• Recurrent outbreaks – Subsequent outbreaks of genital herpes are common, and many patients recognize early warnings such as genital pain, tingling, or shooting pains in the legs which occur hours to days before the symptoms appear. Recurrent outbreaks are typically shorter and less severe than the initial outbreak of genital herpes. Long-term studies have indicated that the number of symptomatic recurrent outbreaks may decrease over time. Also, recurrences and viral shedding are much less frequent for genital HSV-1 infection than for genital HSV-2 infection.[2]

Risks of having herpes

  • May make it easier to spread HIV – Genital herpes can cause breaks in the skin and increase cells that HIV target for entry.[2]
  • Can be passed to infants – Genital herpes can be passed to infants and is potentially deadly.[9]
  • Can cause brain swelling – Rarely, herpes can cause inflammation of the brain (encephalitis). It is treated with antivirals like Acyclovir or Foscarnet but resistant strains are emerging.[10]

Alzheimer's disease and herpes

New research has indicated a connection between Alzheimer's and HSV infection. Detectible presence of HSV in the bloodstream increases with age and the virus can invade many brain regions.[11]

HSV receptors are abundant in the hippocampus, a site of early degeneration in Alzheimer's Disease, and the virus has been found in the brain of people with the disease.[11]

In one large study, there was an association between HSV and declining memory function, especially among carriers of the APOE e4 gene. The results strengthen the hypothesis that HSV is associated with Alzheimer's development.[12]

  • Declining immune system – There are suggestions that a declining immune system in the elderly might predispose to virus reactivation. The immune system undergoes systemic changes over a lifetime and reactivation of HSV has been reported to take place as a function of age.[11]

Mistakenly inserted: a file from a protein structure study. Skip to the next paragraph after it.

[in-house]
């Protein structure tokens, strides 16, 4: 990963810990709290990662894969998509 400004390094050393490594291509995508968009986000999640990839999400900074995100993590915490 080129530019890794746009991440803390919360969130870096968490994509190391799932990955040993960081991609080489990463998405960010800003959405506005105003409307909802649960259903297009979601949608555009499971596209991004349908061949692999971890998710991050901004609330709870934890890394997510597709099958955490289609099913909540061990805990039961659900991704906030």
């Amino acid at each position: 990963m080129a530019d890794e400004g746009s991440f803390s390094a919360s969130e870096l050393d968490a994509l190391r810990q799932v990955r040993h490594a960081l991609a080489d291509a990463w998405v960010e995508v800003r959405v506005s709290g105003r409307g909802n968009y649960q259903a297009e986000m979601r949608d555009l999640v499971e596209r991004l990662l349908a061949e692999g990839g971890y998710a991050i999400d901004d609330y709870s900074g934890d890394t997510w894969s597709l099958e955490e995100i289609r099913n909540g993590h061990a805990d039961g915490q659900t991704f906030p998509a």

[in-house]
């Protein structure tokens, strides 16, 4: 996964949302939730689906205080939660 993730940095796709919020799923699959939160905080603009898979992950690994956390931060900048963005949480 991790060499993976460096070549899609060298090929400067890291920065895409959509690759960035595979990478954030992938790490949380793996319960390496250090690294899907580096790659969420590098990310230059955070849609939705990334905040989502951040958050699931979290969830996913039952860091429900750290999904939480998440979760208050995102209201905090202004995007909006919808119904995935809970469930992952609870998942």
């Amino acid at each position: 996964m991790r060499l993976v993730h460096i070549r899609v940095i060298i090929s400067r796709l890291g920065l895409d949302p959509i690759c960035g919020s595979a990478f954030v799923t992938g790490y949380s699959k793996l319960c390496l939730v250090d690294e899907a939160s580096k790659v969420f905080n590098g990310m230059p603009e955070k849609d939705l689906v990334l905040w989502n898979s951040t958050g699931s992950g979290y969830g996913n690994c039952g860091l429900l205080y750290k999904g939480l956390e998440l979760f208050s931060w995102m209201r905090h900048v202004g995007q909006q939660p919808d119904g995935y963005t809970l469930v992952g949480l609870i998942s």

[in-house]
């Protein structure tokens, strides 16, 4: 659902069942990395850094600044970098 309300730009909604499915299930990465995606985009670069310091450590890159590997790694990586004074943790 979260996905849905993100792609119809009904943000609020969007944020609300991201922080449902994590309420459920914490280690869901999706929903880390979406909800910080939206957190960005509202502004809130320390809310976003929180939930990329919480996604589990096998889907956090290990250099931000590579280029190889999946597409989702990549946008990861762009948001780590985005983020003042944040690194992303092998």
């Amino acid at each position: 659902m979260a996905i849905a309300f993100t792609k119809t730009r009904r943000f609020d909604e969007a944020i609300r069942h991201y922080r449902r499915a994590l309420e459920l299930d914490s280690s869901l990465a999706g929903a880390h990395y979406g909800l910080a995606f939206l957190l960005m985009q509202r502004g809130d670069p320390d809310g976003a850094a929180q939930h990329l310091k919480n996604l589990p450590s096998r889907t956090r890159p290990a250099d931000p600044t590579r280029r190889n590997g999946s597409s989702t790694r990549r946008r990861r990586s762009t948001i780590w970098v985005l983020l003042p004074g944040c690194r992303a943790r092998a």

• Autoimmune reaction – HSV could initiate an autoimmune reaction against the body's nerve cells which may have implications for Parkinson's and Alzheimer's Disease. Nerve cells have proteins that resemble portions of the virus from a structural and genetic standpoint.[13]

Herpes treatment

No vaccines or cure for herpes currently exist, so the most common treatment is antiviral drugs that reduce symptoms and likelihood of transmission.

  • Antivirals – Antiviral drugs like Acyclovir or Foscarnet can alleviate the symptoms of herpes infection and speed the healing process. In addition, they can reduce recurrences when used for suppressive therapy. However, these drugs do not decrease the frequency of subsequent recurrences.[1]

Future research

  • Butylated hydroxytoluene (BHT) – BHT is a compound with activity against many viruses, including herpes simplex virus. Not many studies exist, but two show promising results. The effect of 15% BHT in mineral oil on recurrent facial herpes showed lessened duration of blisters, time to scab formation, and virus shedding. In genital herpes, BHT lesion duration was reduced.[16][17]
  • Amino acids – It has been hypothesized that lysine, an essential amino acid widely available as a supplement, can inhibit the growth of herpes. In a review of the research, lysine supplementation appeared to be ineffective in doses less than 1 gram/day, but doses above 3 grams improved patients’ subjective experience of the disease. Longer duration studies of daily lysine are needed.[18]
  • Stem cells – One study of mice suggests that mesenchymal stem cell therapy enhances immune response and protects against herpes infection. Therefore, stem cells may be an approach towards the development of effective management of generalized HSV infection.[14]
  • Frog skin – Molecules secreted in the skin of frogs (temporins) have antiviral properties and may be useful in the development of new HSV therapies.[15]